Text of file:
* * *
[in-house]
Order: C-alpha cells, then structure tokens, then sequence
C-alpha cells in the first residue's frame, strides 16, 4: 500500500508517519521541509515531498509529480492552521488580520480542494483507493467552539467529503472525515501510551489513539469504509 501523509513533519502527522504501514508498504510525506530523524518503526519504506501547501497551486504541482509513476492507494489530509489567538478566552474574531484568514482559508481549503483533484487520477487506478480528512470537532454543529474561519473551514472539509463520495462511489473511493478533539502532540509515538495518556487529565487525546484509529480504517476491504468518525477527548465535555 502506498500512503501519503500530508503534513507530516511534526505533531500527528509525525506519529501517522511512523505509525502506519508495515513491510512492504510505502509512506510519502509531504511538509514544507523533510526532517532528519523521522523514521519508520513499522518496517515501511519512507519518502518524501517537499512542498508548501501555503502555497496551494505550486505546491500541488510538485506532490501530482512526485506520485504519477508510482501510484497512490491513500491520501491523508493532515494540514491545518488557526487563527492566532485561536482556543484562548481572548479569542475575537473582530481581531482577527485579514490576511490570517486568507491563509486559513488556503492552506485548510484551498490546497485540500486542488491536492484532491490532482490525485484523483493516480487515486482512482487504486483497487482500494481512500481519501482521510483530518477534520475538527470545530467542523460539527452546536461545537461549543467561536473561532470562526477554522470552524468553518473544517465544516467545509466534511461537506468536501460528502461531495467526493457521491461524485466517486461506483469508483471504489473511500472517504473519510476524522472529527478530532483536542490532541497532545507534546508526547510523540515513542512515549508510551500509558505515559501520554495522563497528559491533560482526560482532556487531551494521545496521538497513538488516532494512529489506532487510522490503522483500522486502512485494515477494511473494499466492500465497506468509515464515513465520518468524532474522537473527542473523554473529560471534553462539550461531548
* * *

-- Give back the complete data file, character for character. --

[in-house]
Order: C-alpha cells, then structure tokens, then sequence
C-alpha cells in the first residue's frame, strides 16, 4: 500500500508517519521541509515531498509529480492552521488580520480542494483507493467552539467529503472525515501510551489513539469504509 501523509513533519502527522504501514508498504510525506530523524518503526519504506501547501497551486504541482509513476492507494489530509489567538478566552474574531484568514482559508481549503483533484487520477487506478480528512470537532454543529474561519473551514472539509463520495462511489473511493478533539502532540509515538495518556487529565487525546484509529480504517476491504468518525477527548465535555 502506498500512503501519503500530508503534513507530516511534526505533531500527528509525525506519529501517522511512523505509525502506519508495515513491510512492504510505502509512506510519502509531504511538509514544507523533510526532517532528519523521522523514521519508520513499522518496517515501511519512507519518502518524501517537499512542498508548501501555503502555497496551494505550486505546491500541488510538485506532490501530482512526485506520485504519477508510482501510484497512490491513500491520501491523508493532515494540514491545518488557526487563527492566532485561536482556543484562548481572548479569542475575537473582530481581531482577527485579514490576511490570517486568507491563509486559513488556503492552506485548510484551498490546497485540500486542488491536492484532491490532482490525485484523483493516480487515486482512482487504486483497487482500494481512500481519501482521510483530518477534520475538527470545530467542523460539527452546536461545537461549543467561536473561532470562526477554522470552524468553518473544517465544516467545509466534511461537506468536501460528502461531495467526493457521491461524485466517486461506483469508483471504489473511500472517504473519510476524522472529527478530532483536542490532541497532545507534546508526547510523540515513542512515549508510551500509558505515559501520554495522563497528559491533560482526560482532556487531551494521545496521538497513538488516532494512529489506532487510522490503522483500522486502512485494515477494511473494499466492500465497506468509515464515513465520518468524532474522537473527542473523554473529560471534553462539550461531548